The recently published Government response to the taxi and private hire task and finish group report lacks a real understanding of the trade’s day to day struggle.

From the outset, the Government made it clear that at the forefront of their deliberations are “the interests of passengers”.  It goes without saying that a safe transport system is very important and the entire purpose of the licensing system.  

 

However, there has been a real missed opportunity to address some of the real issues facing the trade on a daily basis.  However, with the focus being principally on the passenger’s interest, the Government has not seen it sufficiently important to take forward some of the task and finish group’s recommendation put forward by the trade representatives.

 Statutory definition of “plying for hire” and “pre-booked”

 The task and finish group recommended that the Government introduce legislation to define “plying for hire” and “pre-booked”.  Having these defined would have gone a long way to address some of the complex issues around ride-hailing and clarify the increasingly thin line between public/private hire. 

The Government however said that it has “…no reason to believe that the legal situation has hanged since 2014…” and that “…whether a vehicle is plying for hire in particular circumstances is a matter of fact and degree that the courts must consider.”  

The excuse that a statutory definition will remove the consideration of each case on its merits is baseless.  Every case before the courts, even where a statutory definition exists, will remain subject to the legal principle that the court must consider the individual merits of each case.  As has been evidenced in the recent Reading v Uber case, there is a sufficiently clear body of case law on what constitutes “plying for hire” to inform a statutory definition.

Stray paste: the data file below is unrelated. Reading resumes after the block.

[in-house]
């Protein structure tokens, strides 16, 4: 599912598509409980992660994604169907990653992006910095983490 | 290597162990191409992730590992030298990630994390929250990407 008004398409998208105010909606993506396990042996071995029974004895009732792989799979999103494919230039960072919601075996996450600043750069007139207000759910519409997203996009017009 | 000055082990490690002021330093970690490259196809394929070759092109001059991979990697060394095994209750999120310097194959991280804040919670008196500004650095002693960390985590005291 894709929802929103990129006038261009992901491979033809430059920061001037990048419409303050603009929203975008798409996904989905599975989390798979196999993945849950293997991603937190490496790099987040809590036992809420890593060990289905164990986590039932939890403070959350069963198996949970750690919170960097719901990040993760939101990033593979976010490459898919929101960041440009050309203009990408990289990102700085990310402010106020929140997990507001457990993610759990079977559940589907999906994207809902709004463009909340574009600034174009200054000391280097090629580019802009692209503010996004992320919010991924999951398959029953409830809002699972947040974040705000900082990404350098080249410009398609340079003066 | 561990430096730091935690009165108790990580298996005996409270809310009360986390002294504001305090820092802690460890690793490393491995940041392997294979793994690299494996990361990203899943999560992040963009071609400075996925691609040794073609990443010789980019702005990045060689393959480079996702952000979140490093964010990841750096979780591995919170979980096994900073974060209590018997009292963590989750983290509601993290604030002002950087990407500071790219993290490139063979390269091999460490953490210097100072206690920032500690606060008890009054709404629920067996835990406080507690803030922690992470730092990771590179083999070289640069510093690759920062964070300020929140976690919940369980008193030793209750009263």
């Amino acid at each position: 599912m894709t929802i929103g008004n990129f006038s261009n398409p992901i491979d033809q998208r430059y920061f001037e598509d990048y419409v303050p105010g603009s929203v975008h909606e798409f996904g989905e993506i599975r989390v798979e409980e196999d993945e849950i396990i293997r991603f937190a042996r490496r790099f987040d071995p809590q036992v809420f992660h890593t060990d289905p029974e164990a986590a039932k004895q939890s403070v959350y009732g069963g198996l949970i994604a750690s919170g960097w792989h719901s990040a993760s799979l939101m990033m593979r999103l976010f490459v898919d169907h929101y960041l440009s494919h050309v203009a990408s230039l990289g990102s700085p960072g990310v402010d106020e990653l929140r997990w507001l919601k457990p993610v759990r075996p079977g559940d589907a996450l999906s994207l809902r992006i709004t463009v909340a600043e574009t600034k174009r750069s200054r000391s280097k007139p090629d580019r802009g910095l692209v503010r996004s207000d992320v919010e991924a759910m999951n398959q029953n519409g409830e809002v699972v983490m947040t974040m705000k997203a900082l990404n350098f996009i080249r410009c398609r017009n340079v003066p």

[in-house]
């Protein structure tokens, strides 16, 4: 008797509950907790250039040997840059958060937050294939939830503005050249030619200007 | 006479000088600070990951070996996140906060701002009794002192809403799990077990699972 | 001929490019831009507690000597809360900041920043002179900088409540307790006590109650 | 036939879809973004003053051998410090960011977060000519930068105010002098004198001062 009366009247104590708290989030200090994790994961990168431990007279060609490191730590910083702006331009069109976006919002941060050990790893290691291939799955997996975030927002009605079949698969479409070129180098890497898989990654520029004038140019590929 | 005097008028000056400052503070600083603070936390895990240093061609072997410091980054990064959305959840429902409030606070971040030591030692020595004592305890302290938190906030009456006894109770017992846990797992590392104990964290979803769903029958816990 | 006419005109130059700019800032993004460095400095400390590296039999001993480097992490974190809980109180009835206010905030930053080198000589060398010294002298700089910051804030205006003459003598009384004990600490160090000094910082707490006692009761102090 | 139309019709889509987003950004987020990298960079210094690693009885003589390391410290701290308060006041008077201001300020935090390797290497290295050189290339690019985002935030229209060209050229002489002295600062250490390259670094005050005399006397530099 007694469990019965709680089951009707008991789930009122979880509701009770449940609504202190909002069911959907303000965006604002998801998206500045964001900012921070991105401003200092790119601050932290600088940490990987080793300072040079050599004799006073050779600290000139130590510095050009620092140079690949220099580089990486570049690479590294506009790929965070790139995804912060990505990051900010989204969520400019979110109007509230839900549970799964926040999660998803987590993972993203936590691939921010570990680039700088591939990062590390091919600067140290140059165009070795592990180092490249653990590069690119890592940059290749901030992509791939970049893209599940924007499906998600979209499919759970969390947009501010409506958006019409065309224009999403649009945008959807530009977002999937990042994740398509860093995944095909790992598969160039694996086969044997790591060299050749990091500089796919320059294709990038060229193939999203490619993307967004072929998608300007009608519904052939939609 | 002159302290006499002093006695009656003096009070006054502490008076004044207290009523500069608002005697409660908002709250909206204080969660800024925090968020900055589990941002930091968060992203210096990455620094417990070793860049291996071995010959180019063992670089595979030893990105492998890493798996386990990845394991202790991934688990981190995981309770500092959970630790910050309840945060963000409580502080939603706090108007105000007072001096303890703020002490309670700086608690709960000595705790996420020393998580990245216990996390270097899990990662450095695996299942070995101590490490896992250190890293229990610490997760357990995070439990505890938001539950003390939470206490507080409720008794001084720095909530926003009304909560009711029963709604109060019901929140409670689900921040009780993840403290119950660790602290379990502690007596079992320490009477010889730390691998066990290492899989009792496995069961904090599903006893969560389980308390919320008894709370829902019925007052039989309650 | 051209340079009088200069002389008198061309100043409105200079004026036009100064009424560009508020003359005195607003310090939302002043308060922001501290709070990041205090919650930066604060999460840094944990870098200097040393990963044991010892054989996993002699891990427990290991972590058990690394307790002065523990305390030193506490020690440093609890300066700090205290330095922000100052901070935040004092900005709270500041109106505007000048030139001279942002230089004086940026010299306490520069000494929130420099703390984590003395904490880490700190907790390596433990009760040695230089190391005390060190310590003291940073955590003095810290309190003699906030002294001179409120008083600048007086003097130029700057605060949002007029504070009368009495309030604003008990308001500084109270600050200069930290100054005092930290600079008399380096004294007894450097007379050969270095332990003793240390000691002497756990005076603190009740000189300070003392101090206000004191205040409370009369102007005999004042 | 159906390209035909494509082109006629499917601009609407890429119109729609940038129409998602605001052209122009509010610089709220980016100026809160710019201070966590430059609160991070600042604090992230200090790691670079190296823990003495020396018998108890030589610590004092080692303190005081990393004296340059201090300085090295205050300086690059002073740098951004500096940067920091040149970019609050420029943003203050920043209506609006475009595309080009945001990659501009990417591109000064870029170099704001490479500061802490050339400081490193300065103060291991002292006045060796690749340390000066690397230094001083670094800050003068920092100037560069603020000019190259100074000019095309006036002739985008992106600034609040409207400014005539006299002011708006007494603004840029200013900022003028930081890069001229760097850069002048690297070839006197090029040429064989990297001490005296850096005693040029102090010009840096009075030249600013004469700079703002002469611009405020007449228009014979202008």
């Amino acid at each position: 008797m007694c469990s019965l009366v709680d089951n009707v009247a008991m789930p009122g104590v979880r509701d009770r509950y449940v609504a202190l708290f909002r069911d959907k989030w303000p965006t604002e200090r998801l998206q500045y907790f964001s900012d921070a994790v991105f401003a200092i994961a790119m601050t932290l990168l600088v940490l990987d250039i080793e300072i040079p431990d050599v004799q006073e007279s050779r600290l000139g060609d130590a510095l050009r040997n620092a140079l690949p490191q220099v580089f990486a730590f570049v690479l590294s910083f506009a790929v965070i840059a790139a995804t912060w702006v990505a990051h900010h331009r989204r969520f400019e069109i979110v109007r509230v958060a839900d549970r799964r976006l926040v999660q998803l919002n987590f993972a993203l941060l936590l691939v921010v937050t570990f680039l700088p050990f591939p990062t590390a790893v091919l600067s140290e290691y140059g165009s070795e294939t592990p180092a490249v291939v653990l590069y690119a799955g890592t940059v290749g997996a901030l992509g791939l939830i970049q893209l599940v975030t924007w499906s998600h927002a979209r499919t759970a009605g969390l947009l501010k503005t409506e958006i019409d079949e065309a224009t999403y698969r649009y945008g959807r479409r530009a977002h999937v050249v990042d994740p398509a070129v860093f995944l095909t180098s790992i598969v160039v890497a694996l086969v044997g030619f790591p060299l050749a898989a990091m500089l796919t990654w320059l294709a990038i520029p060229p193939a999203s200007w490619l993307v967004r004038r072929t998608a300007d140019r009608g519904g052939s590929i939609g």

The implication of the Government’s position on this is that the only avenue for the trade is expensive court cases. 

PHV journeys should start and/or end within their licensing area

Whilst the Government, in principle at least, seemed open to investigate this recommendation further, any legislation introduced will not go as far as the trade would prefer.  Any legislation introduced will be subject to a number of exemptions relating to certain activities (i.e. airport runs), geographical considerations and customer choice.

The Government has been clear that customer choice and benefits is of principle consideration and so if they can find less draconian measures they will opt for these instead.  Less draconian measures to address the safety concerns associated with cross-border hiring could be national standards and national enforcement powers. 

What the Government is not concerned about is the economic impact of cross-border hiring.  Towns and cities flooded by “out of town” vehicles take trade and business away from locally licensed drivers.  It is unfortunate that this was not acknowledged by the Government. 

I have for many years been an advocate for the taxi and private hire sector.  We are always happy to advise and provide assistance to local taxi and private hire licence holders and taxi/private hire associations on any licensing difficulties that may face, including appeals and judicial reviews.

Stephen McCaffrey

Regulatory defence barrister specialising in taxi and private hire licensing law, appeals and defence.

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